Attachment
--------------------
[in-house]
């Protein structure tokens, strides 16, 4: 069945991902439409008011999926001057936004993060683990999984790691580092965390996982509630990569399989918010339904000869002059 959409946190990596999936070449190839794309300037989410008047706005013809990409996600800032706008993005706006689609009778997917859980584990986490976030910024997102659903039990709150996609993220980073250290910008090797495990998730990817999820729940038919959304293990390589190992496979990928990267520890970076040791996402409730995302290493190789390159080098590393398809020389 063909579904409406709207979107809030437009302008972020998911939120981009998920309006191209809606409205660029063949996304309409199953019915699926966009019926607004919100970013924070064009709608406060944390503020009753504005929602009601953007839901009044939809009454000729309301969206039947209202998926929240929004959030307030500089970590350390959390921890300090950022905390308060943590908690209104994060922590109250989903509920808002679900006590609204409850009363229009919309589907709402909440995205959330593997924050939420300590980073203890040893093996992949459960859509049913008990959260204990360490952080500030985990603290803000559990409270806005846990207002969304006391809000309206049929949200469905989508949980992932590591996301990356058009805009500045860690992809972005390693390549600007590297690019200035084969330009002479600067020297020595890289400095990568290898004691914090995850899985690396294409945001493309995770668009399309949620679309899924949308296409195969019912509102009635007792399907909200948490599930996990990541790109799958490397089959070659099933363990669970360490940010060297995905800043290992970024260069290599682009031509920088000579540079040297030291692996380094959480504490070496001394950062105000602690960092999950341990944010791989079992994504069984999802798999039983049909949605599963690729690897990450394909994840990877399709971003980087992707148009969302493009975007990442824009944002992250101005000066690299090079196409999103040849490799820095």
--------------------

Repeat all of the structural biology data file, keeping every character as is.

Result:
[in-house]
């Protein structure tokens, strides 16, 4: 069945991902439409008011999926001057936004993060683990999984790691580092965390996982509630990569399989918010339904000869002059 959409946190990596999936070449190839794309300037989410008047706005013809990409996600800032706008993005706006689609009778997917859980584990986490976030910024997102659903039990709150996609993220980073250290910008090797495990998730990817999820729940038919959304293990390589190992496979990928990267520890970076040791996402409730995302290493190789390159080098590393398809020389 063909579904409406709207979107809030437009302008972020998911939120981009998920309006191209809606409205660029063949996304309409199953019915699926966009019926607004919100970013924070064009709608406060944390503020009753504005929602009601953007839901009044939809009454000729309301969206039947209202998926929240929004959030307030500089970590350390959390921890300090950022905390308060943590908690209104994060922590109250989903509920808002679900006590609204409850009363229009919309589907709402909440995205959330593997924050939420300590980073203890040893093996992949459960859509049913008990959260204990360490952080500030985990603290803000559990409270806005846990207002969304006391809000309206049929949200469905989508949980992932590591996301990356058009805009500045860690992809972005390693390549600007590297690019200035084969330009002479600067020297020595890289400095990568290898004691914090995850899985690396294409945001493309995770668009399309949620679309899924949308296409195969019912509102009635007792399907909200948490599930996990990541790109799958490397089959070659099933363990669970360490940010060297995905800043290992970024260069290599682009031509920088000579540079040297030291692996380094959480504490070496001394950062105000602690960092999950341990944010791989079992994504069984999802798999039983049909949605599963690729690897990450394909994840990877399709971003980087992707148009969302493009975007990442824009944002992250101005000066690299090079196409999103040849490799820095």